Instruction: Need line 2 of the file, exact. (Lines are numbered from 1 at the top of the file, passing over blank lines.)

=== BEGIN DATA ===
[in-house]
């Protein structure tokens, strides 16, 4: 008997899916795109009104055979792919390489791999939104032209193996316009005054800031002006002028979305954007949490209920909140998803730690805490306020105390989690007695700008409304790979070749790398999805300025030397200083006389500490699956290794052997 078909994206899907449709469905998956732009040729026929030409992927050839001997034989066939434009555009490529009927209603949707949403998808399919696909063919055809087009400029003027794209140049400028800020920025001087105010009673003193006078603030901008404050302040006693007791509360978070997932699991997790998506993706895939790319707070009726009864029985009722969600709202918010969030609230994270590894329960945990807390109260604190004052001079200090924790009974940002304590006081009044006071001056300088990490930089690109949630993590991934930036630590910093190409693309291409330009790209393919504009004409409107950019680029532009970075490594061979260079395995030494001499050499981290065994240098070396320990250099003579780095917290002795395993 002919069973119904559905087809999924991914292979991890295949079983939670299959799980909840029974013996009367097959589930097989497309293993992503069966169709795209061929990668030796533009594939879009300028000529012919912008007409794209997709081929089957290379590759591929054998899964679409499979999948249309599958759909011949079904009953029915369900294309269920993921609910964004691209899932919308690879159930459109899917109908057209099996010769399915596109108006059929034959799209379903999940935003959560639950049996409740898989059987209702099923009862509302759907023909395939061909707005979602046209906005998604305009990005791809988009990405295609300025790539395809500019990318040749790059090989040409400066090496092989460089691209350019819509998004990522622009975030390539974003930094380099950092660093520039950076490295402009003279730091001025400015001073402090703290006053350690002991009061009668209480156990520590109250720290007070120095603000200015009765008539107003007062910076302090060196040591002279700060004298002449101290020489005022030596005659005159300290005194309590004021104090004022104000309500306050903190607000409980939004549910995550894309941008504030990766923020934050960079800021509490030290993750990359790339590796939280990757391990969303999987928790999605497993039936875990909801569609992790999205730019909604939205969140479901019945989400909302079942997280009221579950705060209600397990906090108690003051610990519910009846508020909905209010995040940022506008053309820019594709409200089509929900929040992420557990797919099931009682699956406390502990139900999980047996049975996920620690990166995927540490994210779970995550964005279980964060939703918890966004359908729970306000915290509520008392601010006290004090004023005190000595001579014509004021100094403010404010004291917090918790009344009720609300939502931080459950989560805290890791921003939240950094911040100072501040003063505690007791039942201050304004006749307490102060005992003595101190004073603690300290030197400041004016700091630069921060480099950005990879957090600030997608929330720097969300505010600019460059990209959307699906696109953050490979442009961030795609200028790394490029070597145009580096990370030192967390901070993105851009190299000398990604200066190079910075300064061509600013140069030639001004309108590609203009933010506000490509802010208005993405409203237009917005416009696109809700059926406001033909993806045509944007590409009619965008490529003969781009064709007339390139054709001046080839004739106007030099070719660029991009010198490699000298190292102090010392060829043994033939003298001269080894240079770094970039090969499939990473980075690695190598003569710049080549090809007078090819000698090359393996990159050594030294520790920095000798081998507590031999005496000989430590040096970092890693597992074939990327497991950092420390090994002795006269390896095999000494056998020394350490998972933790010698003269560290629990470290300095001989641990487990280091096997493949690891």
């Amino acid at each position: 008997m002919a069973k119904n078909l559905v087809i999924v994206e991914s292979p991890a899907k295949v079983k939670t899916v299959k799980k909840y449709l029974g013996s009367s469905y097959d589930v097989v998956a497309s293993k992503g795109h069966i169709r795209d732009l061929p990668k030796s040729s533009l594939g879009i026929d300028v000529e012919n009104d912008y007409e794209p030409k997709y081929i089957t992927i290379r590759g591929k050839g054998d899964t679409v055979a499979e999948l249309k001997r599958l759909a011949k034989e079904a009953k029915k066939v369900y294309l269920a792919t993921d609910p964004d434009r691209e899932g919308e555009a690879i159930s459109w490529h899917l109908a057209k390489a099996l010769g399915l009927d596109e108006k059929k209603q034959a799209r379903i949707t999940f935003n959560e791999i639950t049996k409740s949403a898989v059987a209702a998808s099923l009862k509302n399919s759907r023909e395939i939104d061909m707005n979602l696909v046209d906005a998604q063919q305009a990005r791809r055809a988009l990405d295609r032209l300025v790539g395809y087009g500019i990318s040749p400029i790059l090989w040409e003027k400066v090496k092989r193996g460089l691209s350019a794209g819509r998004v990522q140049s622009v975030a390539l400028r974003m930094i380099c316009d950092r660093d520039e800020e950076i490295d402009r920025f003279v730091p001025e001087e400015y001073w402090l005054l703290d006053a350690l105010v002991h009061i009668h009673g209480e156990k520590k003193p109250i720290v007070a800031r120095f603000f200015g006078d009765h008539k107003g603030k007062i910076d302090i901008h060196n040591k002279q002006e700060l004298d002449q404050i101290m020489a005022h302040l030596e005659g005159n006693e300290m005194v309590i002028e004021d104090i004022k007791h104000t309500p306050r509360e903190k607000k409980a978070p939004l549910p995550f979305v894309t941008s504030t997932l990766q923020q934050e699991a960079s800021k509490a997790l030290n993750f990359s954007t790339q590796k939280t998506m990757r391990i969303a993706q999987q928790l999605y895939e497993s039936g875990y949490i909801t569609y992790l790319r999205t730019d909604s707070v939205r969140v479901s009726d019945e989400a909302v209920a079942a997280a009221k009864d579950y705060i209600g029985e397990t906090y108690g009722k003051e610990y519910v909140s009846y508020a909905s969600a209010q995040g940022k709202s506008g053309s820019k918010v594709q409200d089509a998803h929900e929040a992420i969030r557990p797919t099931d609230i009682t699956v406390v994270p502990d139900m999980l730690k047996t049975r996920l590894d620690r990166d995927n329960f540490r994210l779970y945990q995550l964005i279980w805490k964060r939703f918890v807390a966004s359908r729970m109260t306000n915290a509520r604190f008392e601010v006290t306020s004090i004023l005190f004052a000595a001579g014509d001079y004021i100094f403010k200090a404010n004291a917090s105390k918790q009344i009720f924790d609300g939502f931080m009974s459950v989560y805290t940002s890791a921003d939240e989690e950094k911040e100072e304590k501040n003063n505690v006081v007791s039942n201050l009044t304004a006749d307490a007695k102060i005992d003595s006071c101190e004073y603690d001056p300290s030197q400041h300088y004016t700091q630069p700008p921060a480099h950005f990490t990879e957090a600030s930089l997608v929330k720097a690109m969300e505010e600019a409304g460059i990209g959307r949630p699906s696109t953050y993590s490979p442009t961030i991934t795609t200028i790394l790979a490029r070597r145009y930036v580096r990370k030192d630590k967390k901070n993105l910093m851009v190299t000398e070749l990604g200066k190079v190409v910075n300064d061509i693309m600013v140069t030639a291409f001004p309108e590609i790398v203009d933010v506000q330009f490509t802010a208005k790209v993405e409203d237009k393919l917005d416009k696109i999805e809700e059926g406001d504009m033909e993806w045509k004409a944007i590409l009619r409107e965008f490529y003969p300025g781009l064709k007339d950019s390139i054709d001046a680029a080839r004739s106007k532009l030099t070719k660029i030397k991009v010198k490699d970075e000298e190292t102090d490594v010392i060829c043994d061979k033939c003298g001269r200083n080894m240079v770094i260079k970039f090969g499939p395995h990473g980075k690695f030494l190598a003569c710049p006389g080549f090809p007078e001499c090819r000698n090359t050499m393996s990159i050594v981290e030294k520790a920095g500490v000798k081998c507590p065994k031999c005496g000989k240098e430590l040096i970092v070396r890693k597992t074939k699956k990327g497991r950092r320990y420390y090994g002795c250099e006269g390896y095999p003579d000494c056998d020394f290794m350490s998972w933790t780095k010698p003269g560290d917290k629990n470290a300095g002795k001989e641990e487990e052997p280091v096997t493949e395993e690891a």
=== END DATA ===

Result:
């Protein structure tokens, strides 16, 4: 008997899916795109009104055979792919390489791999939104032209193996316009005054800031002006002028979305954007949490209920909140998803730690805490306020105390989690007695700008409304790979070749790398999805300025030397200083006389500490699956290794052997 078909994206899907449709469905998956732009040729026929030409992927050839001997034989066939434009555009490529009927209603949707949403998808399919696909063919055809087009400029003027794209140049400028800020920025001087105010009673003193006078603030901008404050302040006693007791509360978070997932699991997790998506993706895939790319707070009726009864029985009722969600709202918010969030609230994270590894329960945990807390109260604190004052001079200090924790009974940002304590006081009044006071001056300088990490930089690109949630993590991934930036630590910093190409693309291409330009790209393919504009004409409107950019680029532009970075490594061979260079395995030494001499050499981290065994240098070396320990250099003579780095917290002795395993 002919069973119904559905087809999924991914292979991890295949079983939670299959799980909840029974013996009367097959589930097989497309293993992503069966169709795209061929990668030796533009594939879009300028000529012919912008007409794209997709081929089957290379590759591929054998899964679409499979999948249309599958759909011949079904009953029915369900294309269920993921609910964004691209899932919308690879159930459109899917109908057209099996010769399915596109108006059929034959799209379903999940935003959560639950049996409740898989059987209702099923009862509302759907023909395939061909707005979602046209906005998604305009990005791809988009990405295609300025790539395809500019990318040749790059090989040409400066090496092989460089691209350019819509998004990522622009975030390539974003930094380099950092660093520039950076490295402009003279730091001025400015001073402090703290006053350690002991009061009668209480156990520590109250720290007070120095603000200015009765008539107003007062910076302090060196040591002279700060004298002449101290020489005022030596005659005159300290005194309590004021104090004022104000309500306050903190607000409980939004549910995550894309941008504030990766923020934050960079800021509490030290993750990359790339590796939280990757391990969303999987928790999605497993039936875990909801569609992790999205730019909604939205969140479901019945989400909302079942997280009221579950705060209600397990906090108690003051610990519910009846508020909905209010995040940022506008053309820019594709409200089509929900929040992420557990797919099931009682699956406390502990139900999980047996049975996920620690990166995927540490994210779970995550964005279980964060939703918890966004359908729970306000915290509520008392601010006290004090004023005190000595001579014509004021100094403010404010004291917090918790009344009720609300939502931080459950989560805290890791921003939240950094911040100072501040003063505690007791039942201050304004006749307490102060005992003595101190004073603690300290030197400041004016700091630069921060480099950005990879957090600030997608929330720097969300505010600019460059990209959307699906696109953050490979442009961030795609200028790394490029070597145009580096990370030192967390901070993105851009190299000398990604200066190079910075300064061509600013140069030639001004309108590609203009933010506000490509802010208005993405409203237009917005416009696109809700059926406001033909993806045509944007590409009619965008490529003969781009064709007339390139054709001046080839004739106007030099070719660029991009010198490699000298190292102090010392060829043994033939003298001269080894240079770094970039090969499939990473980075690695190598003569710049080549090809007078090819000698090359393996990159050594030294520790920095000798081998507590031999005496000989430590040096970092890693597992074939990327497991950092420390090994002795006269390896095999000494056998020394350490998972933790010698003269560290629990470290300095001989641990487990280091096997493949690891």